Back Home

Markdown with fenced code in a Flask application (backend implementation)

Fenced Code - Essentially multi-line code blocks.

The current Python Markdown library (3.3.4) does not have fenced code enabled by default, this means that it will surround the corresponding code block in <p>..</p> paragraph containers.

Consider the following:

(venv) julio@obsidian-order:techfuel-website/frontend <master*>$ python
Python 3.9.4 (default, Apr  4 2021, 17:42:23)
[Clang 12.0.0 (clang-1200.0.32.29)] on darwin
Type "help", "copyright", "credits" or "license" for more information.
>>> import markdown
>>> fenced_code="""```
... def test():
...     return True
... ```"""
>>> markdown.markdown(fenced_code)
'<p><code>def test():\n    return True</code></p>'

Resulting in the following being rendered:

<p><code>def test(): return True</code></p>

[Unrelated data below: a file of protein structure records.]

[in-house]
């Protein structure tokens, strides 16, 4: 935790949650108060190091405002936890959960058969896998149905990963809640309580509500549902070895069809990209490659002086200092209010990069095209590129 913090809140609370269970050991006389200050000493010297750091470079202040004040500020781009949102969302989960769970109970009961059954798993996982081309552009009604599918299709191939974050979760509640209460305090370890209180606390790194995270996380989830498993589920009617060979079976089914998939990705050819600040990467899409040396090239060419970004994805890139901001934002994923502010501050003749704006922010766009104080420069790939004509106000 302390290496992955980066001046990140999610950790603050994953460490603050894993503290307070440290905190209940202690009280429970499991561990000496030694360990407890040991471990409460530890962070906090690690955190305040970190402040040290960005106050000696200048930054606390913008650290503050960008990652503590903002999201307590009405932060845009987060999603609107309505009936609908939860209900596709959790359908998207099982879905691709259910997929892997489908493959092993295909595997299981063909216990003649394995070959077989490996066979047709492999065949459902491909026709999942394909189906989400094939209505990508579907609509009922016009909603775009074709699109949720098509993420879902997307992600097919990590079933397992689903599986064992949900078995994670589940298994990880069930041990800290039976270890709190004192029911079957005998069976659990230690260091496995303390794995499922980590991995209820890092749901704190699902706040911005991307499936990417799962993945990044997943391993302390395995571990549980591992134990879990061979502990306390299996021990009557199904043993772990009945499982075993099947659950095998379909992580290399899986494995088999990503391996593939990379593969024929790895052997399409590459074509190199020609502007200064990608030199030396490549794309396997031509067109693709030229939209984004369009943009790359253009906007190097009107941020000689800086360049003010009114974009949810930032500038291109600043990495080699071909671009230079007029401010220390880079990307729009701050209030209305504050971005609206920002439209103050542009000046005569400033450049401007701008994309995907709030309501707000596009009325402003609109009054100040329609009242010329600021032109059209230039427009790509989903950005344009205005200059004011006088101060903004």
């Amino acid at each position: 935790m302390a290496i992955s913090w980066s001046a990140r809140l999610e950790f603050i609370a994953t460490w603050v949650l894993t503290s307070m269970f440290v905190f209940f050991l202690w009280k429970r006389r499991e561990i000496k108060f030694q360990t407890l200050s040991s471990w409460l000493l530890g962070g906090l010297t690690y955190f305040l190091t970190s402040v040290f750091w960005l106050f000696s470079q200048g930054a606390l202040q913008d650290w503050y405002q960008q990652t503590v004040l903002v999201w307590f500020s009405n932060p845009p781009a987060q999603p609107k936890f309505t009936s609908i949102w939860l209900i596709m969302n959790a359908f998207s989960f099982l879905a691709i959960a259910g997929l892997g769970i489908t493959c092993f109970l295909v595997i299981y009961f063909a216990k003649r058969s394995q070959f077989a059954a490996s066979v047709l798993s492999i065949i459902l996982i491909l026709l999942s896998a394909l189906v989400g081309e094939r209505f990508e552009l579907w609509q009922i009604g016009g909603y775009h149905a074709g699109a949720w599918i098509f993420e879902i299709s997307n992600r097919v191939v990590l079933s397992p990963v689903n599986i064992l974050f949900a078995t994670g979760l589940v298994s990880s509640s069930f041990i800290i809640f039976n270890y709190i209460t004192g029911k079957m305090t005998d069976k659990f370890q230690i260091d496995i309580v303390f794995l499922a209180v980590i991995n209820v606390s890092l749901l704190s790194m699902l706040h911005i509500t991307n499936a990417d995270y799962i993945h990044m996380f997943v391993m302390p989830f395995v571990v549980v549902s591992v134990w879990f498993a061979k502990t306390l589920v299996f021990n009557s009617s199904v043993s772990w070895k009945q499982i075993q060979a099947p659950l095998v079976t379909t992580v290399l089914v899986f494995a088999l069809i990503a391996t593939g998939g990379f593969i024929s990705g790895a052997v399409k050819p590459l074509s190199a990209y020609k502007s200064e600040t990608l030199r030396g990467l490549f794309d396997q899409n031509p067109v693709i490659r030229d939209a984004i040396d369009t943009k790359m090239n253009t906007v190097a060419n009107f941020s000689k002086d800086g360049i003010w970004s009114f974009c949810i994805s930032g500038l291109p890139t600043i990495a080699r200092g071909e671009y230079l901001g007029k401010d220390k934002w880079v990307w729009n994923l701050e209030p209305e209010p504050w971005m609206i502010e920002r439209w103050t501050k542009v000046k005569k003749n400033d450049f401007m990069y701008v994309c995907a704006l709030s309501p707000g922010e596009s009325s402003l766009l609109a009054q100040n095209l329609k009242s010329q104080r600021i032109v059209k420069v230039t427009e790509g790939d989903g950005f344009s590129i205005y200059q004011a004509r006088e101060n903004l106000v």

Luckily, the solution is rather simple:

>>> markdown.markdown(fenced_code, extensions=['fenced_code'])
'<pre><code>def test():\n    return True\n</code></pre>'

Resulting in the actual code being rendered properly:

def test():
    return True

Flask provides a wrapper class Flask-Markdown to integrate within the application to allow among many other things to be able to render markdown from within its templates, this means that every time you'd need to render Markdown code, you'd have to programatically add the extension to your response or variable assignment.

Registering the fenced code extension

Here's a snippet of a Flask showcasing the enabling of the fenced code extension:

from flask import Flask
from flaskext.markdown import Markdown
from markdown.extensions.fenced_code import FencedCodeExtension

app = Flask(__name__)
m_app = Markdown(app)

And now you should be able to do something like this in your templates:

{{|markdown }}

Or as a filter block:

{% filter markdown %}
{{ }}
{% endfilter %}

Happy coding!.

Comments (0)